Sunday, April 27, 2008
Review of In Christ Alone: Living the Gospel Centered Life by Sinclair B. Ferguson
In Christ Alone: Living the Gospel Centered Life by Sinclair B. Ferguson, published by Reformation Trust (Lake Mary, FL: 2007), is a collection of articles originally published in Table talk and Eternity Magazine. The central theme of these articles is, obviously, our Lord Jesus Christ. I could perhaps title this review as Meeting Christ…Again, because this book introduces us to Jesus all over again. The chapters are short, just about four pages each, and are rather introductory level, but they tell us words about Christ that we need to be reminded of over and over again, no matter how far along we are in our Christian development. The chapters are arranged in six sections, each dealing with a different aspect of Christology.
The first section, titled “The Word Became Flesh” deals with the questions of the deity and humanity of Christ, and of His role as servant and conqueror. Due to the shortness of the chapters, you will not find an exhaustive apologetic defending the deity of Christ, or like issues, but you will be provided with many Scripture references to support the orthodox position, which Ferguson takes. Ferguson briefly answers the question of why Jesus had to be a man. Short as the answer is, it is fully Scriptural and satisfying. He does not engage in philosophical speculation but always refers the reader back to the Scriptures. This section serves as an excellent Biblical introduction of just who Jesus really is.
Part two, “The Heart of the Matter” goes from telling us Who Christ is in an introductory manner to telling us what He has done. An overview of the book of Romans explains reconciliation and justification in very clear, well-defined terms, showing how all of it is through Christ alone. Ferguson walks us through Hebrews, pointing out its Christ-glorifying messages on how Jesus is central in the history of redemption. Exposition is given on Jesus’ roles as High Priest and King.
“The Spirit of Christ,“ the third section, moves to a discussion of the Holy Spirit, but in keeping with the Christological focus of the book, ties the Spirit to Christ. Dr. Ferguson explains about the Holy Spirit’s relation to Christ and how the Spirit is given from Christ. He also tells us why knowing about such things matters. He says, “it implies that Jesus bore the Spirit throughout His life in order to give us the same Spirit He bore. The Spirit He gives to us is the very same Spirit who accompanied and sustained our Lord Jesus throughout the whole of His ministry” (p. 78). In this section, we learn about revival and spiritual gifts, all the while keeping the focus on Jesus.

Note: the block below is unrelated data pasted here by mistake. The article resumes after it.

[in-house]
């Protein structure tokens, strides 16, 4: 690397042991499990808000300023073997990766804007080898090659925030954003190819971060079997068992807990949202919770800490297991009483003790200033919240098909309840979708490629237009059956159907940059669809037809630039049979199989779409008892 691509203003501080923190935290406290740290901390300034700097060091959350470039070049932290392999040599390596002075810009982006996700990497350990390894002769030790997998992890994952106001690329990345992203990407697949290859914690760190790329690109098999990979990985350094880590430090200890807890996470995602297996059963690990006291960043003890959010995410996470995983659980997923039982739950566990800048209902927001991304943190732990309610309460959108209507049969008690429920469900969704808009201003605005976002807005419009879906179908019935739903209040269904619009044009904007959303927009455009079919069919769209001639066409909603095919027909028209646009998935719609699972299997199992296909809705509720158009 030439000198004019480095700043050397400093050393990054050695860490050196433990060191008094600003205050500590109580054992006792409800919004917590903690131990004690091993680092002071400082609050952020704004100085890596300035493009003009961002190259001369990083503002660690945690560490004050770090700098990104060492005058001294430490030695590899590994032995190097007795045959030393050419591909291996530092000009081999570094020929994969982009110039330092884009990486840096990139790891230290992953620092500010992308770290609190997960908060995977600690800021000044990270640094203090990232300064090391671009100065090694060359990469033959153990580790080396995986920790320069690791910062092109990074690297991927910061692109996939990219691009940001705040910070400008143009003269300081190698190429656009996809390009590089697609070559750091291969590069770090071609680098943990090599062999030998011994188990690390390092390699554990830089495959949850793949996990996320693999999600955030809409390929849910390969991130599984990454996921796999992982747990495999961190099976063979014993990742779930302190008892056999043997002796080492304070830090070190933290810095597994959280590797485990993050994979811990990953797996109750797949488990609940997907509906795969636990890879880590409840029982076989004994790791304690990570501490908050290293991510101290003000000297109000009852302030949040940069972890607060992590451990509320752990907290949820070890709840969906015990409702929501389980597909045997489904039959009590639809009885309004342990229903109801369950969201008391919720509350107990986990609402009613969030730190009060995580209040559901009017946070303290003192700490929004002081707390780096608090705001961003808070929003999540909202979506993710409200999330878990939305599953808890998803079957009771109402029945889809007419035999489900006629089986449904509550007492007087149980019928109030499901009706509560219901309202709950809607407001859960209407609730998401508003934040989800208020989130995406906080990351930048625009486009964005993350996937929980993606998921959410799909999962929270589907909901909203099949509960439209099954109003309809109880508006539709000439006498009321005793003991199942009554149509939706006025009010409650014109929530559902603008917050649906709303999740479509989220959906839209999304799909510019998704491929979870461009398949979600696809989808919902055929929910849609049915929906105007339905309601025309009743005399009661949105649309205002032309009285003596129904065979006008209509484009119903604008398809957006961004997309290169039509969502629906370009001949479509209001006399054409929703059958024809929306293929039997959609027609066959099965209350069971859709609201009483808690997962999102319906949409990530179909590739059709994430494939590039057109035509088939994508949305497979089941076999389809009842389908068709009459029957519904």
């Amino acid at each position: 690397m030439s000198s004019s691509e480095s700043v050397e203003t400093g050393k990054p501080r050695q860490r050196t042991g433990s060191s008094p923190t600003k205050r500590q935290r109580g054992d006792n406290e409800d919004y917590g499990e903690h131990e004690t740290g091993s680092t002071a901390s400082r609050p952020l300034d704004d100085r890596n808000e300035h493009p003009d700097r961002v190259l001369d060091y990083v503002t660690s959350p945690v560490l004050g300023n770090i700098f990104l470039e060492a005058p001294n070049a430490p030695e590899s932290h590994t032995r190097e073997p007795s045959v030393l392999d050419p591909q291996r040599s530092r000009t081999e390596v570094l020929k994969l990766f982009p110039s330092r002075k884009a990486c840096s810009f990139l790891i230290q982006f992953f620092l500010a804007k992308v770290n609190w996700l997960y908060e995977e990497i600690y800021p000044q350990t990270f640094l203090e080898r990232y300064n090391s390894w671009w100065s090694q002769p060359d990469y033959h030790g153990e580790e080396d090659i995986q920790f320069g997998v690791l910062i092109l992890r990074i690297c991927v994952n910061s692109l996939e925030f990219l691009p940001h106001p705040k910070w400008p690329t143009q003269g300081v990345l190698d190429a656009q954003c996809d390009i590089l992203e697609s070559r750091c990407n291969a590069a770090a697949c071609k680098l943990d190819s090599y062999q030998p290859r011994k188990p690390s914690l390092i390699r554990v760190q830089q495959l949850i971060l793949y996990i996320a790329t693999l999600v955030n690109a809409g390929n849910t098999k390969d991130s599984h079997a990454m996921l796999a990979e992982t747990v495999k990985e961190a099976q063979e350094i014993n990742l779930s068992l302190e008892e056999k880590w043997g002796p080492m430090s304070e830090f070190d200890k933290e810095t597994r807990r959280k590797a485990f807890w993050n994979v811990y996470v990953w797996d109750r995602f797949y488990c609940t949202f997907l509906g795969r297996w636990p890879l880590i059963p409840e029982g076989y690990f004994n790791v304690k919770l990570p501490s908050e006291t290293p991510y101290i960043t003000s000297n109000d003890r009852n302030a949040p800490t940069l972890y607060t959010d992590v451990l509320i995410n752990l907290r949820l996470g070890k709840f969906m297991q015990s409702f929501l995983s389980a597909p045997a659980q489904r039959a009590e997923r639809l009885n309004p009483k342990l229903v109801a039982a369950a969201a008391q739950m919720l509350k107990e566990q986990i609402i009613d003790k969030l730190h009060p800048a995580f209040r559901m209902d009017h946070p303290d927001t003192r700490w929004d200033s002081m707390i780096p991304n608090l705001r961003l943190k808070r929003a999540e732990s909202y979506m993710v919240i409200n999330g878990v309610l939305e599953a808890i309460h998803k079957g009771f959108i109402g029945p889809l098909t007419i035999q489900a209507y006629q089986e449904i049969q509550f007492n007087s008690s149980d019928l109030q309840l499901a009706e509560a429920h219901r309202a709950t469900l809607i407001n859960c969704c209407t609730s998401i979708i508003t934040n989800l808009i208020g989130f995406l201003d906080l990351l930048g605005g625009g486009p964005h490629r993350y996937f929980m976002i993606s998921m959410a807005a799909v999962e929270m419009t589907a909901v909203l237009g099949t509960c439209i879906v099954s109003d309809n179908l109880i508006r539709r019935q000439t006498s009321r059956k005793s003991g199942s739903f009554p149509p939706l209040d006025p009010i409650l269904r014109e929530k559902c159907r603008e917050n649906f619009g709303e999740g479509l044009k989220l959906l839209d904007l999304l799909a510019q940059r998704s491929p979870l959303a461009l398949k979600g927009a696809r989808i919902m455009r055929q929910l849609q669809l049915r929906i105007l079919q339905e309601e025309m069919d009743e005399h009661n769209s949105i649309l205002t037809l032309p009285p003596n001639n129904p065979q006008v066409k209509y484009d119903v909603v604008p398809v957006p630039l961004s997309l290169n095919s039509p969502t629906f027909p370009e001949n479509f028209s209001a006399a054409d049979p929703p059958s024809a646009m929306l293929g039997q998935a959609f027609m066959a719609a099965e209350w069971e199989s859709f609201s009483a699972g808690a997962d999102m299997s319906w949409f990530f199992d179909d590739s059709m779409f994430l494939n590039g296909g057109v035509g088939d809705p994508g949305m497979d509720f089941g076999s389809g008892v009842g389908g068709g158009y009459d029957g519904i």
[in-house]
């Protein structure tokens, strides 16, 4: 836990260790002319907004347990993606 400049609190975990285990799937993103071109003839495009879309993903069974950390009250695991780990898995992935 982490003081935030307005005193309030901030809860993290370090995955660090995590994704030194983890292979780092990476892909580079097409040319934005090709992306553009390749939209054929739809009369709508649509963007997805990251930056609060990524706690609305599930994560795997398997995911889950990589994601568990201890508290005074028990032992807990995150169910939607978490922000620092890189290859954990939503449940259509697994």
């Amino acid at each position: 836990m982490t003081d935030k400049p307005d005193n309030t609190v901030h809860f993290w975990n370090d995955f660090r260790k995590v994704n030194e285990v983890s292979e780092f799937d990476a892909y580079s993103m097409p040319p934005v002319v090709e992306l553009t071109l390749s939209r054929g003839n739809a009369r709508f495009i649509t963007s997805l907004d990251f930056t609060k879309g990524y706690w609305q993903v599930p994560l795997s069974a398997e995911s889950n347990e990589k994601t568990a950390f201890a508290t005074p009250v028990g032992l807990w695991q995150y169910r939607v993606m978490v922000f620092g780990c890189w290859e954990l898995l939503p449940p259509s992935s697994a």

In part four, we are shown “The Privileges of Grace”. We learn of our union with Christ, and of the oft-neglected but very sweet doctrine of our adoptions as sons of God and co-heirs with Christ. We are pointed to Christ’s words on the sovereign and monergistic work of God in regenerating our hearts. Ferguson teaches us of Jesus’ fulfillment and perfection of all the Old Testament types and shadows. He instructs us on the nature and work of faith, and finally, of our total assurance which can only be gained by trusting in Christ alone.
Part five, “A Life of Wisdom,” begins to look more at our practice as Christians. Part of Biblical wisdom is to “be what we are”, that is, to live according to our professions and to be what God has turned us into. Ferguson shows us from the Bible how we are to live, to be discerning, and he tells us about our liberty in Christ, all of which are very practical issues. This section ends with an article on contentment, which is where wisdom leads us.